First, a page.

Finding Fido’s Fit: Running with Your Dog

Finding Fido’s Fit: Running with Your Dog

Running with Dogs

Bridging the gap between your love for running and your love for your dog.

So you’re a runner and you love dogs.  That most likely means you are awesome!  But seriously … running is what gives you your natural high, and running is what your dog fiends and was built to do.  So it seems like a no brainer—bridge the gap between your love for the road and your love for your pooch. But not so fast … maybe you’ve tried this before, only for it to end in a leash-tangled mess of frustration!
Running with your dog can be a very rewarding experience and foster an even deeper bond between the both of you.  When done safely and effectively, it can also provide a necessary outlet of energy for your dog which can help maintain a healthy weight, promote a longer more active life, and in some cases, even help correct problem behaviors.

The following tips can help you find your “fit” with your dog through running:

  1. Choose the right the dog for the type of running companion you are looking for.  An ultra marathoner shouldn’t expect a pug to hammer out 15 milers with them.  For a break down on which dogs are best for which running conditions and distances, check out this great article from Runner’s World:,7120,s6-238-527–13611-0,00.html
  2. Work on leash walking first. Obviously a dog that doesn’t understand or do well with the concept of walking on a leash is going to be a handful when trying to run with you.  Baby steps … start from the bottom and build up.
  3. Ease into the run.  Let your canine companion get all of his/her sniffing and “relievings” out of the way first.  Start with a 5-10 minute walk rather than just jumping into the run.  This is good advice for humans too, by the way!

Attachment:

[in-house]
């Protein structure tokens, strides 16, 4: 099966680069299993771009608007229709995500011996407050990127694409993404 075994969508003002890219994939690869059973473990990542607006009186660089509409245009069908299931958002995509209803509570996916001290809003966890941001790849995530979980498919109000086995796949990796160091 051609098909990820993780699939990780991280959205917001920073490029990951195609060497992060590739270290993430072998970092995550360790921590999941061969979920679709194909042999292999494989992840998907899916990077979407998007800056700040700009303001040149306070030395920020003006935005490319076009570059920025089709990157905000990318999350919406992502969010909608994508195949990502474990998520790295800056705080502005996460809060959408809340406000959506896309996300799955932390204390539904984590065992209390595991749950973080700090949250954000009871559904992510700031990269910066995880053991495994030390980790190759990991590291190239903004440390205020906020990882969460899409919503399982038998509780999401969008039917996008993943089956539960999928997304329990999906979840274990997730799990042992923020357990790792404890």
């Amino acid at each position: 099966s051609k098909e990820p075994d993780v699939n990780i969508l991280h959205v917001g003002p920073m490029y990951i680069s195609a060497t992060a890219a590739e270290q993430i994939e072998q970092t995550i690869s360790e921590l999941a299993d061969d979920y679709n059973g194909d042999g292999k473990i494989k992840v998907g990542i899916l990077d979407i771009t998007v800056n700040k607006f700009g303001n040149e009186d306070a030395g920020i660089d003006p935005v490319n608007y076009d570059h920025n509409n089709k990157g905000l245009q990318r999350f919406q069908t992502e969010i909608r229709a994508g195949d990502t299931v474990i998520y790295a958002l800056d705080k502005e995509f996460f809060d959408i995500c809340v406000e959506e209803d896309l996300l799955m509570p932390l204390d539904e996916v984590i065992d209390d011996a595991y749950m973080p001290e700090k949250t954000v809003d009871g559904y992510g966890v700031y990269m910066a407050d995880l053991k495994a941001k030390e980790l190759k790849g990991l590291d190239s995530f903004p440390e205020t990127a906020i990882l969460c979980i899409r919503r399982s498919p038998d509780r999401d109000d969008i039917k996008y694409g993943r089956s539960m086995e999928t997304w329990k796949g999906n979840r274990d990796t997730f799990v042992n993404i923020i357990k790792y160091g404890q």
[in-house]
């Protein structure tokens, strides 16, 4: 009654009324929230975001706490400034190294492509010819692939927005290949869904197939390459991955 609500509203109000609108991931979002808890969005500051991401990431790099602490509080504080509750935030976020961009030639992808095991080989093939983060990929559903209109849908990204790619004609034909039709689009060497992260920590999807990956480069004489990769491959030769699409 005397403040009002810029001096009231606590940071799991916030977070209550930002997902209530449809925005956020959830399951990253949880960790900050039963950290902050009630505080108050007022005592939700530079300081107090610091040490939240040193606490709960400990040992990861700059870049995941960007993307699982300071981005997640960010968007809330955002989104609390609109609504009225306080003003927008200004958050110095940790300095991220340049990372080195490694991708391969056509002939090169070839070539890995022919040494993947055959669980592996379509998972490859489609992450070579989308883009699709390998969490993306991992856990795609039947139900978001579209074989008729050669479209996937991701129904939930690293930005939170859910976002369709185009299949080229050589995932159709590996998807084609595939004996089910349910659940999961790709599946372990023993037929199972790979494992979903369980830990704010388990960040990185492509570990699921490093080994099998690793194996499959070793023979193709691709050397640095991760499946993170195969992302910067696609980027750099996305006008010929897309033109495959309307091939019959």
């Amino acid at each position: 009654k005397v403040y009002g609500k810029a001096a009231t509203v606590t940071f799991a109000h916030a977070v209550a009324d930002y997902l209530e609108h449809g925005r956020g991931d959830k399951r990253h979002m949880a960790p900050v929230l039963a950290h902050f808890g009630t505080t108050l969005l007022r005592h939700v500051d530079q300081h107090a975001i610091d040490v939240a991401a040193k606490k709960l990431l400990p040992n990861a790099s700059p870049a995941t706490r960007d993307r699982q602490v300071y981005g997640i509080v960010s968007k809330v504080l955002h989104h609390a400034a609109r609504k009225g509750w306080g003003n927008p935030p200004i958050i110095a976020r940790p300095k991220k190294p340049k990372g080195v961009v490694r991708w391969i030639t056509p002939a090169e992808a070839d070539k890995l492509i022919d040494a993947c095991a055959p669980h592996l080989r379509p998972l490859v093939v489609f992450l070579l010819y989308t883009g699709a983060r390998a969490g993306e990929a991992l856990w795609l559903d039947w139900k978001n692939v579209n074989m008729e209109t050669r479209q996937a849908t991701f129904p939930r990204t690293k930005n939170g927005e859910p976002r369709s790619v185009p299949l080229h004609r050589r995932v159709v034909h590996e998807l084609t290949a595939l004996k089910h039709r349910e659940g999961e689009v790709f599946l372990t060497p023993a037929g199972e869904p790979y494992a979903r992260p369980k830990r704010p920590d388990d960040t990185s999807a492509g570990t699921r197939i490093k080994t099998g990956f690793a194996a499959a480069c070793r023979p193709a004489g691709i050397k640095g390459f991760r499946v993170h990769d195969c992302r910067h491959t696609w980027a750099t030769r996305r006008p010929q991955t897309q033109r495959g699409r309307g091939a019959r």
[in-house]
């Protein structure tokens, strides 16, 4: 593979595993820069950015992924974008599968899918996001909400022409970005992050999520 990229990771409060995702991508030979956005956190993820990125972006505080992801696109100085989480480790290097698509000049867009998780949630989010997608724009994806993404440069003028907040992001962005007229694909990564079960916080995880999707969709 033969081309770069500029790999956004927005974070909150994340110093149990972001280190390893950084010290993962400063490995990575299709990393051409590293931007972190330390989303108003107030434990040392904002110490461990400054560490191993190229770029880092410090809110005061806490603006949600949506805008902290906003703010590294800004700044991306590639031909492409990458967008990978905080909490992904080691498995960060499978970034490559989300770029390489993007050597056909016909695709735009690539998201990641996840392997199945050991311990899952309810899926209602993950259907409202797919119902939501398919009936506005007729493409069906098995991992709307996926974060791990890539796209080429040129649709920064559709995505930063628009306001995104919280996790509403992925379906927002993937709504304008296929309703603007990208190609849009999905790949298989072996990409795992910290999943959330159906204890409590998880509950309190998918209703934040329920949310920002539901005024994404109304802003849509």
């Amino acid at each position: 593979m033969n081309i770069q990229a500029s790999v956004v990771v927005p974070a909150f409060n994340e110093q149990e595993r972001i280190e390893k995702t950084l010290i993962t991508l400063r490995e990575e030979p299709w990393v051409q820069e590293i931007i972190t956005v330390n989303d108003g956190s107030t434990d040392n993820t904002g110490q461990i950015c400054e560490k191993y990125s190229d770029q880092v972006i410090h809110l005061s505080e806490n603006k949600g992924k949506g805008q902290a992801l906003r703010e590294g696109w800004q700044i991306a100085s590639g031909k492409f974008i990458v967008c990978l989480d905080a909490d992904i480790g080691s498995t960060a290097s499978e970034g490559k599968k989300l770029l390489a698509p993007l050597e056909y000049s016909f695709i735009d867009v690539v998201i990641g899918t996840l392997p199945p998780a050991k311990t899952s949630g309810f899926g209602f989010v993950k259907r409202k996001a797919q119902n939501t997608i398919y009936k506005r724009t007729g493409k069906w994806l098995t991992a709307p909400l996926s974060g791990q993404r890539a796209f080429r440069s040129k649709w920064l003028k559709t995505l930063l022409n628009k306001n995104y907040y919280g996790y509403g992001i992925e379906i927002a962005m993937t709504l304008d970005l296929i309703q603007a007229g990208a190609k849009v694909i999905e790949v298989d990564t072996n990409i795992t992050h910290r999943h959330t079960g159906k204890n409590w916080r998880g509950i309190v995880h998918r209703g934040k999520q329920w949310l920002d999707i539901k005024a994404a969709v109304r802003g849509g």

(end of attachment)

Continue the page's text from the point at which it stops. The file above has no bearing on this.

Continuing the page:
4. Practice proper leash technique.  There should be very little to no tension in the leash when your dog is running with you.  In the beginning, you may want to use the two hand method for holding the leash, keeping fido even with you at your side rather than in front of you pulling.  If you find that the reverse is happening and you are the one doing the pulling, then it’s most likely one of two things:  1) your pooch is exhausted, or 2) you have an uncertain, scared pup.  The answer is obvious with #1.  With #2, stop, and walk until your dog gains confidence and begins walking at your side.  Slowly work back into the jog, repeating this process as necessary.
  5. Avoid long runs on hard surfaces.  Avoid concrete when possible. Grass and dirt is always best.  Be sure your dogs’ nails are at a proper length so as not to adversely affect running mechanics.
  6. Beat the heat!  Imagine running barefoot on a scorching hot surface for miles.  Sounds awful right?  Don’t do this to your dog!  Pads can easily burn and blister on blacktop and concrete if you run your dog in the heat of the day.  Not to mention the risk for heat exhaustion.  Also remember that your dog can’t sweat, meaning he/she can’t dissipate heat as efficiently as you can.  Their only hope to thermoregulate is to pant.  If your dog’s tongue is very large and your dog is panting rapidly and shallowly, these are warning signs that over heating may be just around the corner.  Find some shade and some water immediately. Rubbing water on your dogs belly skin can help dissipate some heat.  Use common sense here—when running longer distances in warmer conditions, plan ahead and have water with you or choose a route with water stations.  In the end, the best advice would be to get out early or leave fido at home.